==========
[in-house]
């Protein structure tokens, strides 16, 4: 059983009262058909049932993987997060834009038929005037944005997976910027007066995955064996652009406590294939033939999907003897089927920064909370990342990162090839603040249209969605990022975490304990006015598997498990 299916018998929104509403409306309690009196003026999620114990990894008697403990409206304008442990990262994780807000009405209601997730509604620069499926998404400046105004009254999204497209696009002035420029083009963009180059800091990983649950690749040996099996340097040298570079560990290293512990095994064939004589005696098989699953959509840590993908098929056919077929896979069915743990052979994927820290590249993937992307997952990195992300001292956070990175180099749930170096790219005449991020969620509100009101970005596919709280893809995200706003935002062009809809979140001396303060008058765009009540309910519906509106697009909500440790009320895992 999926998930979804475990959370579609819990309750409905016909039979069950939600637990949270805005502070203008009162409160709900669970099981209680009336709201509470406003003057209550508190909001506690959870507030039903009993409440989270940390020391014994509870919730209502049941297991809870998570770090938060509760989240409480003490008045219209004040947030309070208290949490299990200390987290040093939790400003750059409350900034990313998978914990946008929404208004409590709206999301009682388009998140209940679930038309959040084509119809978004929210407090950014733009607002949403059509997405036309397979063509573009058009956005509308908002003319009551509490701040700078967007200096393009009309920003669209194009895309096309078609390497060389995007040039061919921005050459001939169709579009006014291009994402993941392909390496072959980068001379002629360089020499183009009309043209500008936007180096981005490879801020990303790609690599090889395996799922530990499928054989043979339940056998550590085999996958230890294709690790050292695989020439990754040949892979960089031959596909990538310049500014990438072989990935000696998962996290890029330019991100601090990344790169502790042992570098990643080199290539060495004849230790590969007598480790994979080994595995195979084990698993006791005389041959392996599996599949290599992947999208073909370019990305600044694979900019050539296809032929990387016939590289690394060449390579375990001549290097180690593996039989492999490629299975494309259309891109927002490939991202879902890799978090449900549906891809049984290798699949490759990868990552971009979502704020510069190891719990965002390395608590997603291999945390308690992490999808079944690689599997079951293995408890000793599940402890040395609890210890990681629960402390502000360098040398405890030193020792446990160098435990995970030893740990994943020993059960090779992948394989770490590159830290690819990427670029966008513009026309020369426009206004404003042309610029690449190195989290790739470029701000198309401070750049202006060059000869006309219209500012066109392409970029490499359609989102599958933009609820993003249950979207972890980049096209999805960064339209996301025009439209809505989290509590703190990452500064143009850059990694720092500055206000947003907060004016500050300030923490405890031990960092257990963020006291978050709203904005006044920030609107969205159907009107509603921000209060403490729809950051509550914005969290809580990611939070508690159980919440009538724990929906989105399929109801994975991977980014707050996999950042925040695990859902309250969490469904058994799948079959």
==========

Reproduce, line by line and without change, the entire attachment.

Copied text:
[in-house]
């Protein structure tokens, strides 16, 4: 059983009262058909049932993987997060834009038929005037944005997976910027007066995955064996652009406590294939033939999907003897089927920064909370990342990162090839603040249209969605990022975490304990006015598997498990 299916018998929104509403409306309690009196003026999620114990990894008697403990409206304008442990990262994780807000009405209601997730509604620069499926998404400046105004009254999204497209696009002035420029083009963009180059800091990983649950690749040996099996340097040298570079560990290293512990095994064939004589005696098989699953959509840590993908098929056919077929896979069915743990052979994927820290590249993937992307997952990195992300001292956070990175180099749930170096790219005449991020969620509100009101970005596919709280893809995200706003935002062009809809979140001396303060008058765009009540309910519906509106697009909500440790009320895992 999926998930979804475990959370579609819990309750409905016909039979069950939600637990949270805005502070203008009162409160709900669970099981209680009336709201509470406003003057209550508190909001506690959870507030039903009993409440989270940390020391014994509870919730209502049941297991809870998570770090938060509760989240409480003490008045219209004040947030309070208290949490299990200390987290040093939790400003750059409350900034990313998978914990946008929404208004409590709206999301009682388009998140209940679930038309959040084509119809978004929210407090950014733009607002949403059509997405036309397979063509573009058009956005509308908002003319009551509490701040700078967007200096393009009309920003669209194009895309096309078609390497060389995007040039061919921005050459001939169709579009006014291009994402993941392909390496072959980068001379002629360089020499183009009309043209500008936007180096981005490879801020990303790609690599090889395996799922530990499928054989043979339940056998550590085999996958230890294709690790050292695989020439990754040949892979960089031959596909990538310049500014990438072989990935000696998962996290890029330019991100601090990344790169502790042992570098990643080199290539060495004849230790590969007598480790994979080994595995195979084990698993006791005389041959392996599996599949290599992947999208073909370019990305600044694979900019050539296809032929990387016939590289690394060449390579375990001549290097180690593996039989492999490629299975494309259309891109927002490939991202879902890799978090449900549906891809049984290798699949490759990868990552971009979502704020510069190891719990965002390395608590997603291999945390308690992490999808079944690689599997079951293995408890000793599940402890040395609890210890990681629960402390502000360098040398405890030193020792446990160098435990995970030893740990994943020993059960090779992948394989770490590159830290690819990427670029966008513009026309020369426009206004404003042309610029690449190195989290790739470029701000198309401070750049202006060059000869006309219209500012066109392409970029490499359609989102599958933009609820993003249950979207972890980049096209999805960064339209996301025009439209809505989290509590703190990452500064143009850059990694720092500055206000947003907060004016500050300030923490405890031990960092257990963020006291978050709203904005006044920030609107969205159907009107509603921000209060403490729809950051509550914005969290809580990611939070508690159980919440009538724990929906989105399929109801994975991977980014707050996999950042925040695990859902309250969490469904058994799948079959």